This is my favorite topic when I'm teaching new students. Even after 25 years of doing what I do, I STILL study it. It's fascinating to me and I feel it only helps people learn more about training their puppies and dogs.
Dogs communicate through almost every part of their body. Their communication is often so subtle most people don’t even realize that it’s happening.
Dogs communicate with their eyes, their mouth, their face, their ears, their body postures, their approach, their tails and their breathing, their motion or lack thereof, the list goes on.
If you want to become a really good trainer of your own dog or doges, you need to learn how to speak “dog”. You need to learn about dog communication. If you cannot read your dog’s communication, you cannot really tell if he or she is ready to receive training from you. Also, you cannot know what emotional state your dog is in which is very important for learning capabilities.
Even though people can communicate with their voice, experts in the field say that even our communication is likely 55% or more non-verbal.
When people come to It’s PAWSible! for training, at the risk of feeling like I’m talking too much, I try my best to teach my students everything they can learn about their dogs body language and communication to help them be able to train effectively.
I try to point out certain communications from dog-to-dog and dog-to-human all the time.
This is the first in a series on dog communication. It’s worth spending a little time on each form of body language dogs use to communicate or TRY to communicate to the other being, no matter who it is.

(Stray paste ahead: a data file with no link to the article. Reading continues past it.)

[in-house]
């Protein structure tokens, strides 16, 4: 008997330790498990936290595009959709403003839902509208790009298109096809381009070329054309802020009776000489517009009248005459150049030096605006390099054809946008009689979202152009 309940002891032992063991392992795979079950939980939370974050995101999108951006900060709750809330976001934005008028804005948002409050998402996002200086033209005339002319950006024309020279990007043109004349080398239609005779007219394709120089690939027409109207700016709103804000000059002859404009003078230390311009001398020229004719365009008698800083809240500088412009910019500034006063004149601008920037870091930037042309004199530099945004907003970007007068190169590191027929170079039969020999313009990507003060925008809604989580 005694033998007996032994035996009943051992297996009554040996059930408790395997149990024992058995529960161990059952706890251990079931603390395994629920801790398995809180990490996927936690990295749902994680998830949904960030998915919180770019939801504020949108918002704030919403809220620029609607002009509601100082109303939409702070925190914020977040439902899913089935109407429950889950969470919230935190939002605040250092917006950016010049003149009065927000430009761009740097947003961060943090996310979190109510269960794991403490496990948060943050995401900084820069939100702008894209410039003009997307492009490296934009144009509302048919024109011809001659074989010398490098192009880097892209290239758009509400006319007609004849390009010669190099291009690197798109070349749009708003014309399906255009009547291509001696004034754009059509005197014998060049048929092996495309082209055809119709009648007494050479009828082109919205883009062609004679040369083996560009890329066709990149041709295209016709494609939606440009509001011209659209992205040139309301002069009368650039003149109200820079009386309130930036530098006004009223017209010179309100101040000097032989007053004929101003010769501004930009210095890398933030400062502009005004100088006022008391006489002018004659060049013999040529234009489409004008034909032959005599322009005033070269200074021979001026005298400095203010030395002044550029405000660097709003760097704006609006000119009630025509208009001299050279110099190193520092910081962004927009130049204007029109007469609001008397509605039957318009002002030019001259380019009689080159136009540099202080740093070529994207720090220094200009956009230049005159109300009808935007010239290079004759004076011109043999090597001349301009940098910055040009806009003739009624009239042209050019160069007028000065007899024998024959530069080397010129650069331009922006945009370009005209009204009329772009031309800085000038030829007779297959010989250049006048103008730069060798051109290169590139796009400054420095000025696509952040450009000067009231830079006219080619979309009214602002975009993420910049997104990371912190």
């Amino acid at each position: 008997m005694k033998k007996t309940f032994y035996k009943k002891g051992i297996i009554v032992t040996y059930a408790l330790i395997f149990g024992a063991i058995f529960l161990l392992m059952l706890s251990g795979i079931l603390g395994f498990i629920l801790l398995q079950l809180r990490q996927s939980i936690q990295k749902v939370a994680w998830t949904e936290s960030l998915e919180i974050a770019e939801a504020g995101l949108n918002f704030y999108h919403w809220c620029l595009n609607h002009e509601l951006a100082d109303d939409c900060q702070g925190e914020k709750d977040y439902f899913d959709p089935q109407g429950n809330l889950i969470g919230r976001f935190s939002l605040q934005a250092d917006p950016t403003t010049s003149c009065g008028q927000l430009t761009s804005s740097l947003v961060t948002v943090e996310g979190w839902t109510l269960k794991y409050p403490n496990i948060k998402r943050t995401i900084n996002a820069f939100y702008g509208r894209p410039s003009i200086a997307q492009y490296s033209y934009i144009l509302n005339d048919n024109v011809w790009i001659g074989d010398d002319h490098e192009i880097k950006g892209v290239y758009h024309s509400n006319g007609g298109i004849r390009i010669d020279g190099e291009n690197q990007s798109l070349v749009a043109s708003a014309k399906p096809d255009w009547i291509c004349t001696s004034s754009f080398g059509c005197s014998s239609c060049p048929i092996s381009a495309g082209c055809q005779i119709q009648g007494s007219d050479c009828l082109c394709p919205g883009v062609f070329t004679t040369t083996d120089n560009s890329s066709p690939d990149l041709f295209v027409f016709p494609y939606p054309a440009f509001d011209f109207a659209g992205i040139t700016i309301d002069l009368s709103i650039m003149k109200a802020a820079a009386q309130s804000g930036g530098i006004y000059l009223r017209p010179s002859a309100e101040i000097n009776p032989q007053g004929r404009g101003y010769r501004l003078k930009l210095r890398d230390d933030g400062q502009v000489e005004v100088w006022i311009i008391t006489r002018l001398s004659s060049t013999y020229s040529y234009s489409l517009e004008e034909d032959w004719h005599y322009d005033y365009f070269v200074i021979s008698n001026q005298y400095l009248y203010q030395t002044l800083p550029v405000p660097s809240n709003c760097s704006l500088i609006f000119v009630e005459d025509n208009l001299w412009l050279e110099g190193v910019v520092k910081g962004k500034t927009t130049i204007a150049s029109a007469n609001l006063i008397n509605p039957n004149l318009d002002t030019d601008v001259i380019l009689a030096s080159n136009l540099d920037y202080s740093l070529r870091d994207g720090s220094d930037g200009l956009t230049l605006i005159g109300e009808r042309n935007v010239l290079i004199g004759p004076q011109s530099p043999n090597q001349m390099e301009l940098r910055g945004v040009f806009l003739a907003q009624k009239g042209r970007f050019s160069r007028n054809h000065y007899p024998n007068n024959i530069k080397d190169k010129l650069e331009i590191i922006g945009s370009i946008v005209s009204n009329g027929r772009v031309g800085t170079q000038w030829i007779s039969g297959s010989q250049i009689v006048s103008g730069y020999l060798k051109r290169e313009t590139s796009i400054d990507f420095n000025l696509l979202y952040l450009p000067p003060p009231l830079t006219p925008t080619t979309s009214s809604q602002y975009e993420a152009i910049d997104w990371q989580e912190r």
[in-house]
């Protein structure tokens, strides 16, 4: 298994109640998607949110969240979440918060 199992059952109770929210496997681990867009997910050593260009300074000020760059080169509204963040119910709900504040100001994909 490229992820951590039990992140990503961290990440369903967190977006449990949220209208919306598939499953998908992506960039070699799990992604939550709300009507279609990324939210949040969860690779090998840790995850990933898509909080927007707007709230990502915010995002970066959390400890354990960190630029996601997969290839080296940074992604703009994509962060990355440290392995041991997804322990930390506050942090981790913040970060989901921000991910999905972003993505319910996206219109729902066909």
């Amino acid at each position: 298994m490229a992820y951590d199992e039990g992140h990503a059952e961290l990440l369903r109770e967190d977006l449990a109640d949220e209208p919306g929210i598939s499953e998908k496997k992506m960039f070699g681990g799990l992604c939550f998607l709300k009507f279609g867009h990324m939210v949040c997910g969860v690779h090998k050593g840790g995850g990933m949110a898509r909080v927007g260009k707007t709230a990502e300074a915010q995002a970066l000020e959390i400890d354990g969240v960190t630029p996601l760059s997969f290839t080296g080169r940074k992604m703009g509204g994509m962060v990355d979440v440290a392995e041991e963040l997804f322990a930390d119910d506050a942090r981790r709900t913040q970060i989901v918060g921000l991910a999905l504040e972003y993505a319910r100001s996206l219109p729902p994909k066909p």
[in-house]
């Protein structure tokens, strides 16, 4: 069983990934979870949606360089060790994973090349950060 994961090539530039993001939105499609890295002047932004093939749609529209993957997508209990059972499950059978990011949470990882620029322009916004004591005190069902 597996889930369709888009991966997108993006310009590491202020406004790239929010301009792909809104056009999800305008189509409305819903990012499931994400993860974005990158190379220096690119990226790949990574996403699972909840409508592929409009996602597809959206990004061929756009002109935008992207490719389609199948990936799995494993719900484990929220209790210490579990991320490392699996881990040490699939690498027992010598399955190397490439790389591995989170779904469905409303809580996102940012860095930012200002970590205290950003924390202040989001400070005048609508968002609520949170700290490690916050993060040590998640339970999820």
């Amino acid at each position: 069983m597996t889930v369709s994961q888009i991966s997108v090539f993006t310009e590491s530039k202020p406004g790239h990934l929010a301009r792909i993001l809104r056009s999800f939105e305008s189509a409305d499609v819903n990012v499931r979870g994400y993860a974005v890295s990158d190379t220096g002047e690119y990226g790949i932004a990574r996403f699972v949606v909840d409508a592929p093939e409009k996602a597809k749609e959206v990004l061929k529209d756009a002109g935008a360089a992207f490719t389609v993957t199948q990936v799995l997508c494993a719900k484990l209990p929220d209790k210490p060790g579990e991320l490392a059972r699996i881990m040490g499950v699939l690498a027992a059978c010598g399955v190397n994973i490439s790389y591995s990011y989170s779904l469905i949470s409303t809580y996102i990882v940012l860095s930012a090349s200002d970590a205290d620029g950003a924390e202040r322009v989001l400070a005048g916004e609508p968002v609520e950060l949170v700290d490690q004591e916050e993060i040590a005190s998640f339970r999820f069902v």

This article is about how your dog communicates with his eyes.
A little bit about the Dog’s Eyes
What can you tell from your dog’s eyes? Well for sure, whatever they are looking at is where their mind is. But what about what they are not looking at. Dogs use their eyes to take attention off themselves when communicating with another being. The only way you will have a real confrontation from dog to dog is if both dogs are staring at each other’s eyes. That will always bring on further vocal or body language like barking, lunging, or more.
If two well socialized dogs are approaching each other on a path off the leash (with no owners pulling on them) one of the dogs will soon avert their eyes. This dog is happy to take the low road and once that happens IF both dogs are well socialized, there will be no conflict. Start to watch for this on your next off leash walk and you will see for yourself.
Dogs can also use their eyes as part of a warning. If a dog has a history of protecting resources he feels are his, he will use what’s termed a whale eye at the approaching dog or human. This is when you can see the whites of the dog’s eyes. This dog has already stopped what he is doing and has sort of frozen himself over or in front of that possession. If the person or dog doesn’t back off, the warning will continue into baring teeth, or worse. You may have experieced this out for a walk with your own dog. Sometimes our dogs will guard as as their possessions (frequently misunderstood as "protecting us").
What about a totally relaxed dog? Also shows in the eyes! Relaxed friendly, confident dogs will have a relaxed eye, sometimes even squinting to show they are ready for interaction. When you understand this, you can look at any pictures of dogs and you can see in their eyes what they are feeling. Is he happy? Does he look confident? Does he look a bit apprehensive or worried? You can see it all in the eyes. Start looking at pictures of dogs and you will see what I mean.
So as you can see our dogs’ eyes are not just the window to the soul, they are so much more!
My next dog communication series will be the dog’s mouth.